Why I Ask Parents ‘The Trump Question’

No one likes to discuss politics, or religion, or gun control, or any other hot button issue with strangers or acquaintances or extended family.

But as parents, we’re often forced into unpleasant conversations in order to care for our kids, and in 2017, there’s something new I want to know:

“Where do you stand on Trump?”

On Facebook, I recently shared a link to my “Things I Look For In Other Parents” article. On that mostly meant-to-be-funny list is “You #NeverTrump.” Someone in the comments took exception to the idea that I’d care to know whom someone had voted for. Normally, they’d be right.politics, trump, division, north carolina, america, hillary clinton, fatherhood, dads, kids, children, parenting, dad and buried, trump question, election day, #thisisnotnormal, #notmypresident
But #ThisIsNotNormal.

Maybe last November you were able to ignore the bigotry and lying and the misogyny and bullying (not to mention the corruption and ignorance) Trump displayed on the campaign trail to cast a vote for him because you believed his policies would make things better for you and for the country. But it’s been a year since election day. He’s been in office for almost ten months. Has anything improved?

Have Trump’s schoolyard provocations of the unhinged leader of nuclear-powered North Korea improved the country? Have his administration’s repeated attempts to deprive millions of healthcare improved your life? Has Trump’s decision to pull out of the Paris Accord given you hope for the future? Have the enormous tax cuts the administration is currently attempting to grant the less-than-1% helped your family? Has the Muslim ban that has been rejected across the board as unconstitutional made anything safer?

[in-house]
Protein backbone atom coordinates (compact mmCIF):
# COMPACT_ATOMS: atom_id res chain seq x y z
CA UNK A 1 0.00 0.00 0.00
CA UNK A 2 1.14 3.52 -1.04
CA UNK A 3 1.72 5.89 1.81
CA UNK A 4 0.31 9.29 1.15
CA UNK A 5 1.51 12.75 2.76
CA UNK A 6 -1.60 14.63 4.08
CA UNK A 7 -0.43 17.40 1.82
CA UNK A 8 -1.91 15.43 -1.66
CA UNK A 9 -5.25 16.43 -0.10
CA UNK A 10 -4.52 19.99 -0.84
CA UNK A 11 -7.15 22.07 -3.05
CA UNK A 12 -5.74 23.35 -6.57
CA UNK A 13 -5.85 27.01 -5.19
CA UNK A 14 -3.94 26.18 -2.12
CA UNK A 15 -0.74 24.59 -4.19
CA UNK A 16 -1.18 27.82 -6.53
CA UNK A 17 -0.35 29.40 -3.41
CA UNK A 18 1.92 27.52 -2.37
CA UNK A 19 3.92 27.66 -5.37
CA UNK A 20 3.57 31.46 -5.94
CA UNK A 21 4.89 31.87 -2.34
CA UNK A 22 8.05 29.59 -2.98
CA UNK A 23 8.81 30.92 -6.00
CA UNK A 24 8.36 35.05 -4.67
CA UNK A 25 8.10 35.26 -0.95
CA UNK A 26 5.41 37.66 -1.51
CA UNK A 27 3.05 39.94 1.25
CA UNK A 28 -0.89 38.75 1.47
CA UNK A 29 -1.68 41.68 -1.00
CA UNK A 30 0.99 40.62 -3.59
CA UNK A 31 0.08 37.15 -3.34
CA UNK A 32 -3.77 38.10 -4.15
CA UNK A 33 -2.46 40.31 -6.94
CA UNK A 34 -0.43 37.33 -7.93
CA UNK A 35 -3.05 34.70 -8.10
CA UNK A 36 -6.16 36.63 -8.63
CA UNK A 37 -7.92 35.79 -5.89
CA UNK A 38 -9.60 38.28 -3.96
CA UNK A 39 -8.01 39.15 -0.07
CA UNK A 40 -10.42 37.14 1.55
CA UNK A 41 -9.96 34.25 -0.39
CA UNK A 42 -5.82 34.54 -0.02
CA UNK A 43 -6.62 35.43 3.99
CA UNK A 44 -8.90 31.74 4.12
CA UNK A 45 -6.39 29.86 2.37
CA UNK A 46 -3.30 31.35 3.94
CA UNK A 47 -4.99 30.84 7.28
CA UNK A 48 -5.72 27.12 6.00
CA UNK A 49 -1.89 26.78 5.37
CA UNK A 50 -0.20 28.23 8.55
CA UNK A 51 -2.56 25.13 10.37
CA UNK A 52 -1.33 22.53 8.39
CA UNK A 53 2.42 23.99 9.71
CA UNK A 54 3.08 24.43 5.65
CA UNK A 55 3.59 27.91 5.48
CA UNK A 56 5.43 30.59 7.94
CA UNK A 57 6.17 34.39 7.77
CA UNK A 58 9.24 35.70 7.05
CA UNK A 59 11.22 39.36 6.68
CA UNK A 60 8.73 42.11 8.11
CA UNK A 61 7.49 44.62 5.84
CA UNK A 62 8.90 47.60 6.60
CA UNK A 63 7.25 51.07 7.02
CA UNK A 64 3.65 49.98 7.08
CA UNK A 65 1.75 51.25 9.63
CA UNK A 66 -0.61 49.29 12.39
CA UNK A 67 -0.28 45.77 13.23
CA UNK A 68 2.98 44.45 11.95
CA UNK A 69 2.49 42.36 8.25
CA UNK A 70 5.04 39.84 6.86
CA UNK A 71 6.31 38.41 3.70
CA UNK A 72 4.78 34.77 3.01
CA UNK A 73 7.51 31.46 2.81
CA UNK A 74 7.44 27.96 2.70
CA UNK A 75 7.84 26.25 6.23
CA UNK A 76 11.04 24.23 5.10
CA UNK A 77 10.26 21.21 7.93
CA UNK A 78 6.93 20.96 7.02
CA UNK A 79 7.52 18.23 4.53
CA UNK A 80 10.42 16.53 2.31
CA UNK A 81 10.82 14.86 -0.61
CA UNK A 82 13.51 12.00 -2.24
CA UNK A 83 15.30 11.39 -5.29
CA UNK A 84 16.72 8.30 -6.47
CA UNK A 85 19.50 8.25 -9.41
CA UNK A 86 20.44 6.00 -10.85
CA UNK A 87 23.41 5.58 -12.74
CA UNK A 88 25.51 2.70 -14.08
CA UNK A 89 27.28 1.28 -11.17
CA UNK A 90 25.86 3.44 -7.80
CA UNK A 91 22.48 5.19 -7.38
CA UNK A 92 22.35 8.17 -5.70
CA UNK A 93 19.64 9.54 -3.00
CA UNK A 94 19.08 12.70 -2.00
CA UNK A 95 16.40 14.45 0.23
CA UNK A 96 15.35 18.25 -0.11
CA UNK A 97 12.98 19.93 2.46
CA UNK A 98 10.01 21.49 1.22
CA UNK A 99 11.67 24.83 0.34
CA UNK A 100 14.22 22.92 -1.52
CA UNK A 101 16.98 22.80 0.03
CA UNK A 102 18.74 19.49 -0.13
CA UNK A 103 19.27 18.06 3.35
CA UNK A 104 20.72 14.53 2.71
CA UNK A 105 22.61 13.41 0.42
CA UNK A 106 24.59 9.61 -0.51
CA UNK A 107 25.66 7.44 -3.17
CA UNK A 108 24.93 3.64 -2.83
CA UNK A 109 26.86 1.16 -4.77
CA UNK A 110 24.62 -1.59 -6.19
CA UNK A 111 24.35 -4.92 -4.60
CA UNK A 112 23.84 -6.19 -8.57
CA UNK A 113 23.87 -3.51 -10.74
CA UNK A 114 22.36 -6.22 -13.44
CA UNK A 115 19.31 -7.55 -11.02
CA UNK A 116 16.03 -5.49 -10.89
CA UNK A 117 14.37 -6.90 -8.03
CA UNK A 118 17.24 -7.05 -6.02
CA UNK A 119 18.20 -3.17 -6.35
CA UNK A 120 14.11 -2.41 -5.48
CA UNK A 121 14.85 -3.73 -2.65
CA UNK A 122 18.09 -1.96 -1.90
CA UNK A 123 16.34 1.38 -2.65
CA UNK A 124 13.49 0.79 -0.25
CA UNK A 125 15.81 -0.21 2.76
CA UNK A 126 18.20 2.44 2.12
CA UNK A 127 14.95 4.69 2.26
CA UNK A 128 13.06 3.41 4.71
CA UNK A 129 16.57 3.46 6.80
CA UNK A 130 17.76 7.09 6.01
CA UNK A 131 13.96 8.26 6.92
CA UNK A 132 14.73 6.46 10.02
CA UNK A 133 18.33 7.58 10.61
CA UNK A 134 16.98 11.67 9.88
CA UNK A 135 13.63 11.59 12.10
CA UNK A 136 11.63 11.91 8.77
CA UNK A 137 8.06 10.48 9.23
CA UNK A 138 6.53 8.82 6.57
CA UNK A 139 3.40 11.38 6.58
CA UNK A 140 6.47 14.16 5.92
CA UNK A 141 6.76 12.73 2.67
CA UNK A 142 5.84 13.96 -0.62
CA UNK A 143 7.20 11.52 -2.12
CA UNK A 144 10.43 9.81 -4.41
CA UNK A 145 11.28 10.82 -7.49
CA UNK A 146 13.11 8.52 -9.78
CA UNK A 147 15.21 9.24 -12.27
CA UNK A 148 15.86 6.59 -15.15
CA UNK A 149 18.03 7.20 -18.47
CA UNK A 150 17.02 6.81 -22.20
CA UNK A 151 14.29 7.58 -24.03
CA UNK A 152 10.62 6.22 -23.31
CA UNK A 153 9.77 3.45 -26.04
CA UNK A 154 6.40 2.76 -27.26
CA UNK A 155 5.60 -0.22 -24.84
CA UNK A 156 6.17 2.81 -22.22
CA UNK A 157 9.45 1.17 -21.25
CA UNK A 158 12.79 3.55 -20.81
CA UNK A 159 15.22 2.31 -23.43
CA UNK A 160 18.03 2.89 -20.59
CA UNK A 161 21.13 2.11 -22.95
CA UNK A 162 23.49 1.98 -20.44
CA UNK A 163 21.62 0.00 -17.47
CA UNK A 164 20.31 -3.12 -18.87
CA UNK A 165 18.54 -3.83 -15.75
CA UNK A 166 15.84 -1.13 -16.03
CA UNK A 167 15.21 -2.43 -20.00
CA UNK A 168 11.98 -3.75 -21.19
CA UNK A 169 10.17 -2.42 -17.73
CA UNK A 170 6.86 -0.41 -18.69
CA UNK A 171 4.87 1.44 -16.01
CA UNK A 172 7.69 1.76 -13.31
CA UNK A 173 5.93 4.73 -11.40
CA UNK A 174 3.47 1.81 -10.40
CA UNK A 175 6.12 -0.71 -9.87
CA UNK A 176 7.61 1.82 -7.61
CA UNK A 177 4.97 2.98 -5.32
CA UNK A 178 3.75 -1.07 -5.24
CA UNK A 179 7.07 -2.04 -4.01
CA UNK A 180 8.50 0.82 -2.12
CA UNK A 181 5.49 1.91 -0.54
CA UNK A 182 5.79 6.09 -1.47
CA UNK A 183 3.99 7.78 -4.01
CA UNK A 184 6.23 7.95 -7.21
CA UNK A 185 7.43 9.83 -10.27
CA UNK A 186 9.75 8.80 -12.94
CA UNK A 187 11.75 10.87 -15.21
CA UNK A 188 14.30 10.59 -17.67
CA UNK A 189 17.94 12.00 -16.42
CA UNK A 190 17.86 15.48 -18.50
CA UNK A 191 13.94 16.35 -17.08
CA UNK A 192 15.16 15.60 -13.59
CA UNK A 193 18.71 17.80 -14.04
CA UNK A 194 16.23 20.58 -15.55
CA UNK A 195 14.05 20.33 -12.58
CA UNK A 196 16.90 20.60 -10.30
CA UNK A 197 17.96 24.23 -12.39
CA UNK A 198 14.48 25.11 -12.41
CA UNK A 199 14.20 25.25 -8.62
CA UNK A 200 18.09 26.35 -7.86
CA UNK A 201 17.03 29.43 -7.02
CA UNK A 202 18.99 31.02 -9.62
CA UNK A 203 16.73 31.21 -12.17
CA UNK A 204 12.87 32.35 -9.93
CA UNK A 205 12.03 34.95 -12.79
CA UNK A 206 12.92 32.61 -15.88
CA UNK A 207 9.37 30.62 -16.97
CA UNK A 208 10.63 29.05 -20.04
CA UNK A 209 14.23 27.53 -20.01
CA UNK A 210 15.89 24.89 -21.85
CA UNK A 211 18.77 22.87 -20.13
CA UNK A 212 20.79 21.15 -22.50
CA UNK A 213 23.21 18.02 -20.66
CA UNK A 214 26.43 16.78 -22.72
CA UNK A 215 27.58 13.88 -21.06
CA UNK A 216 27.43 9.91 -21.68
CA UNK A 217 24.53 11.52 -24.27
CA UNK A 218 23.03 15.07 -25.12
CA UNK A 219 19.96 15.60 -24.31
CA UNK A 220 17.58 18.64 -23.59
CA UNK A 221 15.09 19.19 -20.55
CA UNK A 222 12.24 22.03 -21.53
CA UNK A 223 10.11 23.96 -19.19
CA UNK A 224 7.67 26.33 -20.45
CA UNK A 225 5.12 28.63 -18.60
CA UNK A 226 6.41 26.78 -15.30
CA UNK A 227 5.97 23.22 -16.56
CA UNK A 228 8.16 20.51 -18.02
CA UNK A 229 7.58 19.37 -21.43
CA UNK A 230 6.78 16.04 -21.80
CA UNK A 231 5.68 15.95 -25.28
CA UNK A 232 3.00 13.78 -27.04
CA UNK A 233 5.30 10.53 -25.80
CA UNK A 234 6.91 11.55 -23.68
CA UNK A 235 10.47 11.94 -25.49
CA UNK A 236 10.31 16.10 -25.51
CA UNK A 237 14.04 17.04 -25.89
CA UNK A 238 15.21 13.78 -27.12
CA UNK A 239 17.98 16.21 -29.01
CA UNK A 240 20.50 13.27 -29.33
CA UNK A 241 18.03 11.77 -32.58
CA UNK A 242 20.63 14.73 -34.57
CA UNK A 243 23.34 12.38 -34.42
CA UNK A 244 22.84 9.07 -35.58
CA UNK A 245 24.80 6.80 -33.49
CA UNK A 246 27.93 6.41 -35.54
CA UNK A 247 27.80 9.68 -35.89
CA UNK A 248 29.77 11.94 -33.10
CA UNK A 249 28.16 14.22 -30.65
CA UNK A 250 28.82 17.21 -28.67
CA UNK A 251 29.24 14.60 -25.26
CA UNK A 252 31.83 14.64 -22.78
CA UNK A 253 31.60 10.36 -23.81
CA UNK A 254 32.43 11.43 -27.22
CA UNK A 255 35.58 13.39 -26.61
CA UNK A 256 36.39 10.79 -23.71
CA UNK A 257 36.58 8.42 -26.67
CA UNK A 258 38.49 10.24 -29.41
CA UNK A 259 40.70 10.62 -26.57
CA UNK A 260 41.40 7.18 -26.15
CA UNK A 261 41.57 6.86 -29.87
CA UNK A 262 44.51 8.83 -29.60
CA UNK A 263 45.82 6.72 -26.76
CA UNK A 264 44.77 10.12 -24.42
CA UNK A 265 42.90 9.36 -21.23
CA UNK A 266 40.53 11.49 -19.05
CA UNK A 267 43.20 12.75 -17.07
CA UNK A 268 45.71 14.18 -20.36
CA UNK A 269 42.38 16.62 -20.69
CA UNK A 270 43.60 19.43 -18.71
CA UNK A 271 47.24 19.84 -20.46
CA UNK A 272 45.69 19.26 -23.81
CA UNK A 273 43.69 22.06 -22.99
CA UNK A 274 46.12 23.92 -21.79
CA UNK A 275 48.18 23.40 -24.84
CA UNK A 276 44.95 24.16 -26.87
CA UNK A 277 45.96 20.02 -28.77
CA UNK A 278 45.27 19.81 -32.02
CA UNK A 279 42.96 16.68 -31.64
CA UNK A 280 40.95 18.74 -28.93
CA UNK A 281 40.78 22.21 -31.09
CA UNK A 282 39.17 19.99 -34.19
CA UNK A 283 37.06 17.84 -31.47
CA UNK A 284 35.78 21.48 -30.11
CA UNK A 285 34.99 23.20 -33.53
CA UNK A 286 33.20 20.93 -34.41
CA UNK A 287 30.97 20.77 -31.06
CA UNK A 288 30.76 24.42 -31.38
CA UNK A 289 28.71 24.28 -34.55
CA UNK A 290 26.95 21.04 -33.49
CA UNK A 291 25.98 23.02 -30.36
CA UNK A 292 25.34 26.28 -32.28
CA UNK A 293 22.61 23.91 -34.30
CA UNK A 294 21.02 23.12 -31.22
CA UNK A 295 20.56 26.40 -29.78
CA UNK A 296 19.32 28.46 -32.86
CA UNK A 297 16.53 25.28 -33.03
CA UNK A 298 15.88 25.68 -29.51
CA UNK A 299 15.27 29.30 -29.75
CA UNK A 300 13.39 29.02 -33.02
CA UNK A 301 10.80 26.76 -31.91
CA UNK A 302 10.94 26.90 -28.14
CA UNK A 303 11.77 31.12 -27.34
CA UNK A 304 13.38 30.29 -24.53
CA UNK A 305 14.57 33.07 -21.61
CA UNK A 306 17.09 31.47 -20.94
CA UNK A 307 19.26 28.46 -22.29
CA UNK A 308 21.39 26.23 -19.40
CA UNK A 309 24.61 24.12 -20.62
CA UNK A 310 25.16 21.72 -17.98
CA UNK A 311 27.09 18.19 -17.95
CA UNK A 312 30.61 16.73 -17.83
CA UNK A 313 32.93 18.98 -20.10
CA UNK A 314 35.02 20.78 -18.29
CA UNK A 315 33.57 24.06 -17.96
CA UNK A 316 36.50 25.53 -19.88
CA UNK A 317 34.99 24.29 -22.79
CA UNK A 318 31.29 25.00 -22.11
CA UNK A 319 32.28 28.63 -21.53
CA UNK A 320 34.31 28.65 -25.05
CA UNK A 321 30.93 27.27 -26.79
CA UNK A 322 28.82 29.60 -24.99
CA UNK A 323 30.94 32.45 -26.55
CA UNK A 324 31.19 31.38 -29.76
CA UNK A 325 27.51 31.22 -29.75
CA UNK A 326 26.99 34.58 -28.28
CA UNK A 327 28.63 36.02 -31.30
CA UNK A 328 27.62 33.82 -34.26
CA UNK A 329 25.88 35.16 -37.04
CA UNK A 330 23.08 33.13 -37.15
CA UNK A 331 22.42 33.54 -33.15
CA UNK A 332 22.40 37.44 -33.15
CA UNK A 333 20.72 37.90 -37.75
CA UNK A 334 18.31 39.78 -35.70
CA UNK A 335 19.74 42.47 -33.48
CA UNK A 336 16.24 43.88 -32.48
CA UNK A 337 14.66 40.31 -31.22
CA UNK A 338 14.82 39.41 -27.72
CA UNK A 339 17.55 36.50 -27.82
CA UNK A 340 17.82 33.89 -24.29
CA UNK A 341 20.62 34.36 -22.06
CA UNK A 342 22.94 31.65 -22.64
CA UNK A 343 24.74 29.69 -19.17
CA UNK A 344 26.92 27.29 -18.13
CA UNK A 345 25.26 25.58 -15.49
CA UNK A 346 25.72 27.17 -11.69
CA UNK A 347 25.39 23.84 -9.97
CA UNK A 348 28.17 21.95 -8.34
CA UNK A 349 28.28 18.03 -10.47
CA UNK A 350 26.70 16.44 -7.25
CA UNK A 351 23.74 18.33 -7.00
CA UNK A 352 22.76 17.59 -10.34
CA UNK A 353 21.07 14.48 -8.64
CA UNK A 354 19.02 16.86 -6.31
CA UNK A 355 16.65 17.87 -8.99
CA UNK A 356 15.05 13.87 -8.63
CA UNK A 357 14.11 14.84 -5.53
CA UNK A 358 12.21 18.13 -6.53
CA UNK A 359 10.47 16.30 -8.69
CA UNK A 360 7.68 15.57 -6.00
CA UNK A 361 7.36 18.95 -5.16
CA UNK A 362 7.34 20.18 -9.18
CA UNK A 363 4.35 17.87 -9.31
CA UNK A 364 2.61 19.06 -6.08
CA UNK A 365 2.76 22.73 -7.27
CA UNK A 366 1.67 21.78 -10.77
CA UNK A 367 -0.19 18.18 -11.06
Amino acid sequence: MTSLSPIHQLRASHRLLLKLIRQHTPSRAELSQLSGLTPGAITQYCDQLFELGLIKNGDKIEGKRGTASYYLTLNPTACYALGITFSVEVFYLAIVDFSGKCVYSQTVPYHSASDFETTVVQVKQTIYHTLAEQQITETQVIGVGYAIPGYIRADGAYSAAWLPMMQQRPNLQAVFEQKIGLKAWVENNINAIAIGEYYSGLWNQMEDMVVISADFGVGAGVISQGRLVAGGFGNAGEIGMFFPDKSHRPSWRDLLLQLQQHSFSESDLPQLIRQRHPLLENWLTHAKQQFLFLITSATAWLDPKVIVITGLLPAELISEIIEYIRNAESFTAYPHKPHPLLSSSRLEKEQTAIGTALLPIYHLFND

Whether you’re a Republican, a Democrat, a Bernie Bro or a #MAGA Man, there isn’t a single policy-based accomplishment that can be pointed to as a success for Trump; his presidency has been a total failure. So if you’re still backing him, it stands to reason that you must agree with him on a philosophical level. (Or, in the case of the detestable, spineless Republicans still standing alongside him, rubber-stamping this abomination of a presidency, maybe you’re just greedy and soulless?)

If you’re still on Team Trump, it’s hard not to assume that you agree with the president that white supremacists are “fine people.” And that you agree that the NFL players conducting perfectly legal, dare-I-say straight-up American protests are “sons of bitches,” that you agree that Sheriff Joe Arpaio was just doing his job, that the millions of American citizens fighting to survive the natural disaster that struck Puerto Rico “want everything to be done for them,” that nearly every “mainstream media” outlet is lying when they report on his administration’s neck-deep dealings with Russia, or when they merely report the president’s own words. The list goes on and on.

These aren’t out-of-character missteps, this is who Trump is, and has always been. If it wasn’t obvious when he was running for president (newsflash: it was), it’s become more than obvious since he took office.

Is it who you are, too? If not, at what point does supporting Trump stop making sense? If you’ve come this far on the #MAGA bandwagon, I fear it never will.